State Recycling Remaining 3.2 Beer
NORTH SALT LAKE, Utah – Hundreds of cases of beer have been dumped down the drain in Utah as the Department of Alcoholic Beverage Control clears out their supply.
Three pallets containing over 200 cases of 3.2 beer were destroyed Friday morning at Wasatch Resource Recovery in North Salt Lake.
“It’s kind of painful for beer drinkers,” said Braeden Adamson.
A self-described beer man himself and employee at Wasatch Resource Recovery, Braeden Adamson can relate to the pain of dumping beer.
However, the destruction of the beer was required by law. The Department of Alcoholic Beverage Control can no longer sell Utah’s 3.2 Beer at state liquor stores since being replaced with 5.0.
“With the new law, it’s time for a change,” said Adamson.
As Utah grocery stores continue to stock their shelves with 5.0 beer, the remaining 3.2 beer is being recycled in an environmentally friendly way through a process called anaerobic digesting.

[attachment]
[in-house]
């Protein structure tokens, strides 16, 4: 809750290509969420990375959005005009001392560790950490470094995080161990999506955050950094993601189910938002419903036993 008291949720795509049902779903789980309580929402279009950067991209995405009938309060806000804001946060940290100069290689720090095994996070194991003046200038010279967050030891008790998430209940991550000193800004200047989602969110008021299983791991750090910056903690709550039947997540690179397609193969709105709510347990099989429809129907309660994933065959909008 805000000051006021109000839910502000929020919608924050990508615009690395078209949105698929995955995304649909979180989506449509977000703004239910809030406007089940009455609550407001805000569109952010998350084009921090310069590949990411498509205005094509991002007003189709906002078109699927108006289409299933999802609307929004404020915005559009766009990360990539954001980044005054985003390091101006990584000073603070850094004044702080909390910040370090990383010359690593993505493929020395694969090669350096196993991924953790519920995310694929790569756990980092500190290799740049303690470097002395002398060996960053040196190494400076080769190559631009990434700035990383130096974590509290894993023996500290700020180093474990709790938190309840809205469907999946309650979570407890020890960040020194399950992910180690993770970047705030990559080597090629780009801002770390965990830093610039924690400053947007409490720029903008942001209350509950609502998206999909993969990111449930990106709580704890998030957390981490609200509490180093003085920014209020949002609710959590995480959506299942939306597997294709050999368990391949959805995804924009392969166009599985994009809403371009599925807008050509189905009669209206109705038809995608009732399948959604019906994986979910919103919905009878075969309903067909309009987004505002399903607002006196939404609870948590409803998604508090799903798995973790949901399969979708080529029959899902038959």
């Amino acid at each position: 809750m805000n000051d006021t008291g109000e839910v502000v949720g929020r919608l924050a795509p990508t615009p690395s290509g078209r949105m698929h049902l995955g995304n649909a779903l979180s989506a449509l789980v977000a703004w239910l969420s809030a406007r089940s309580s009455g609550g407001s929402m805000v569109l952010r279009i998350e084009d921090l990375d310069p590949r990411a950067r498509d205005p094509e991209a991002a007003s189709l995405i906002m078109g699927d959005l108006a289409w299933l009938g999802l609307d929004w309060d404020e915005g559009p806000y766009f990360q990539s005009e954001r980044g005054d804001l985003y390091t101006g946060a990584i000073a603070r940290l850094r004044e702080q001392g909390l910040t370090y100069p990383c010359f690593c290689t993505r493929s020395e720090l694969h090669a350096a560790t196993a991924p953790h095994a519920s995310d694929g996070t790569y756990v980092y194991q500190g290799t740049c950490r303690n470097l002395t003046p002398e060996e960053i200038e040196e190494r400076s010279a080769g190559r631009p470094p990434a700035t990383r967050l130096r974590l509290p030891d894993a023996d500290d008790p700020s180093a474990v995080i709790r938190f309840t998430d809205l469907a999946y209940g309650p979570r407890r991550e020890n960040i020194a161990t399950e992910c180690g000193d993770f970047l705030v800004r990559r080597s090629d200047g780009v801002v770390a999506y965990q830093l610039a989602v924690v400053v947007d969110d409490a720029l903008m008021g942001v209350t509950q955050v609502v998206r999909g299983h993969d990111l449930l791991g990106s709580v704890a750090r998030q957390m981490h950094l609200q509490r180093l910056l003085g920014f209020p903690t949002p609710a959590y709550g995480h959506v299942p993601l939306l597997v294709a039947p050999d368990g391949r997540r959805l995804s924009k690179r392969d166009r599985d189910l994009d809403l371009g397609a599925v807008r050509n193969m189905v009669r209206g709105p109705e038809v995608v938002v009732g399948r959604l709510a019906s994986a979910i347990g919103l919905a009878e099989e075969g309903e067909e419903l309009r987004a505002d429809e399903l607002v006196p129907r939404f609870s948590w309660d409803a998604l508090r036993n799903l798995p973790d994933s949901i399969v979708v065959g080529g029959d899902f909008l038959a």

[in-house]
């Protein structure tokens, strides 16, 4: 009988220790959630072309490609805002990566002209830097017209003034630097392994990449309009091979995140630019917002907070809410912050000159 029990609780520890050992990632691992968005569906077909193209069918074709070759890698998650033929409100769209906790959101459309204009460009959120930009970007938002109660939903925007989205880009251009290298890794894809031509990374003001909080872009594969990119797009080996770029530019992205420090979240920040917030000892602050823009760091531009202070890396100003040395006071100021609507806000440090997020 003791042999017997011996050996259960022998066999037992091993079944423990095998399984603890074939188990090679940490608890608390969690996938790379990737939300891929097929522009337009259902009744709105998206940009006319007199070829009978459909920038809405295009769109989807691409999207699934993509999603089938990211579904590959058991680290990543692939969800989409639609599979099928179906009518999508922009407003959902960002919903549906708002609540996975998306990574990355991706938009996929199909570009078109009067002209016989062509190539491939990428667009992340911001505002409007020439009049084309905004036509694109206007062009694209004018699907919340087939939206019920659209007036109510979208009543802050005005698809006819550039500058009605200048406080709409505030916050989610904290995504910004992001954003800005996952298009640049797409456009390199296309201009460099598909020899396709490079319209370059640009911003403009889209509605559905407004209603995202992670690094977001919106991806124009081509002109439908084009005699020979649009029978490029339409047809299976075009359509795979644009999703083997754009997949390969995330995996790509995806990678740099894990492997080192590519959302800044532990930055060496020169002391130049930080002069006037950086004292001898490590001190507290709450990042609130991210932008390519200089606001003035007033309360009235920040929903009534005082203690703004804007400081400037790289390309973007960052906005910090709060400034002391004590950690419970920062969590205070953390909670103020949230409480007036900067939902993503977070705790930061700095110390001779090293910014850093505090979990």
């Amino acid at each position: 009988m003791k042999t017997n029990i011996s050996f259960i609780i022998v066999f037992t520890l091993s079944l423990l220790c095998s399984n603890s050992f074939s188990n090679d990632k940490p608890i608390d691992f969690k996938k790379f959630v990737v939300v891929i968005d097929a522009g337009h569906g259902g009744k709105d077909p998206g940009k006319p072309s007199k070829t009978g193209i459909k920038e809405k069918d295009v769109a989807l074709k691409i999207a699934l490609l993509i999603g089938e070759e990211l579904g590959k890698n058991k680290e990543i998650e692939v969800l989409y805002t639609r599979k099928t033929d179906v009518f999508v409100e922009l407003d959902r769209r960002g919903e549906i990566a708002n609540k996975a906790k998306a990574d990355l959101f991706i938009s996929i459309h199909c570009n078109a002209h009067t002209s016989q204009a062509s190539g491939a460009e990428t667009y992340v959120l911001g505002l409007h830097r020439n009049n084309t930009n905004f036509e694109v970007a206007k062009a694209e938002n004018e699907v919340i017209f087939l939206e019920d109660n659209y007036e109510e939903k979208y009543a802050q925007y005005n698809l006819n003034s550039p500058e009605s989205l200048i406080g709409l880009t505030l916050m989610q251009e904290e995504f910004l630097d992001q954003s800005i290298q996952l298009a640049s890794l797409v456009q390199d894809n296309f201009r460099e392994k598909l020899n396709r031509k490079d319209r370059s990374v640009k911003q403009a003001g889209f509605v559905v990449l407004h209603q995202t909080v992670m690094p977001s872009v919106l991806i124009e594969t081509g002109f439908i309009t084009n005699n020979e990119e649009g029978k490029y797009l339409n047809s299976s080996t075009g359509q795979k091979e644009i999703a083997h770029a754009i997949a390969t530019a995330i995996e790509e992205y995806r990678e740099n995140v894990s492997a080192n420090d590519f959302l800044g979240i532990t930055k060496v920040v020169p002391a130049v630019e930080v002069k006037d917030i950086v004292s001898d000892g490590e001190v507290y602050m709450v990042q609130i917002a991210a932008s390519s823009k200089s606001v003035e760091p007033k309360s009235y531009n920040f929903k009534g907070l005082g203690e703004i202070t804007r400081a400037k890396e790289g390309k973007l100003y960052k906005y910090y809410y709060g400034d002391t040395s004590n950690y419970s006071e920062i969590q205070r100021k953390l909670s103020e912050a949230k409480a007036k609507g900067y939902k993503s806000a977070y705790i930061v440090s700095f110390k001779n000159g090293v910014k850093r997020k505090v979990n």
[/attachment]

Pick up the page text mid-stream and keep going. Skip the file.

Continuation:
“There’s little microorganisms that thrive in the absence of oxygen. Those little microorganisms, when they break down that food waste, they give off gas methane,” said Morgan Bowerman, spokesperson for Wasatch Resource Recovery. “We’re able to capture that methane. We clean it up a little bit and then we stick it straight into Dominion Energy’s pipeline as a renewable natural gas.”
All of the glass bottles and aluminum cans then get recycled locally. It’s a process Adamson has grown used to.
Those 200 cases were the last of nearly 100 pallets after all the breweries dumped their 3.2 beer, as well. He said his role is dumping out the beer hasn’t made him too popular amongst his buddies.
“It’s true. All my friends are kind of disappointed,” said Adamson.
When it’s all said and done, the cardboard beer boxes then go to recycling, as well. The containers are broken down and shipped to another location.